Agronomic risks are defined as those related to quality or productivity of a modified crop. A number of issues and concerns emerge when agronomic consequences of using transgenic pest-protection strategies against viruses are considered. These center on emergence of new or novel viral strains, introduction of new transmission characteristics, and changes in susceptibility to heterologous viruses. Some of the concerns, such as the question of new virus emergence, also have relevance to ecological risks.
The emergence of strains of pathogens that overcome plant-genetic resistance or other disease-control methods has been and probably always will be a problem in agriculture. Indeed, this problem is common to all plant and animal hosts for which pathogens exist. Traditionally the problem has been managed by development of multiple strategies for disease control (genetic and other control measures), surveillance of pathogen activity and strain development, deployment of new pest-protected germplasm in response to emerging pest strains, and development and use of longer-lasting forms of pest-protection. With transgenic pest-protected plants that express a pest-protection gene transferred from another plant, the selective pressure for development of resistance-breaking strains should be qualitatively similar to the selective pressure associated with conventionally bred pest-protected plants. In section 2.9, these issues are discussed.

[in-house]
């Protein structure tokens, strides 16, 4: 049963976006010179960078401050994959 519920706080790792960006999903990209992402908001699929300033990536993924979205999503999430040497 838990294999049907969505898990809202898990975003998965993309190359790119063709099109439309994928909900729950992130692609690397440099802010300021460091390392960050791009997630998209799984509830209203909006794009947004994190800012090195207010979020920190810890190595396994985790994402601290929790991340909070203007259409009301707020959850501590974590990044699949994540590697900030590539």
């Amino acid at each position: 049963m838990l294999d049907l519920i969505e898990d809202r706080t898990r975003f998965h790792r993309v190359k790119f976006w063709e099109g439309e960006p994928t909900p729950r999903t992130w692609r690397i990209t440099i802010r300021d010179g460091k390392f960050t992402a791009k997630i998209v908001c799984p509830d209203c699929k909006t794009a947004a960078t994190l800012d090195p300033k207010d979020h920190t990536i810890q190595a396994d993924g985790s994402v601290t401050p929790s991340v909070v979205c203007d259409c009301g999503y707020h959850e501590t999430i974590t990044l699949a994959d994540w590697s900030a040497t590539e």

Recombination between a virus-derived transgene and a virus during plant infection has been suggested as a potential source of novel virus strains with enhanced virulence characteristics. From an evolutionary perspective, new viruses emerge through gradual accumulation of point mutations and major acquisition or deletion of genetic material. New genetic material can be incorporated by recombination with nucleic acids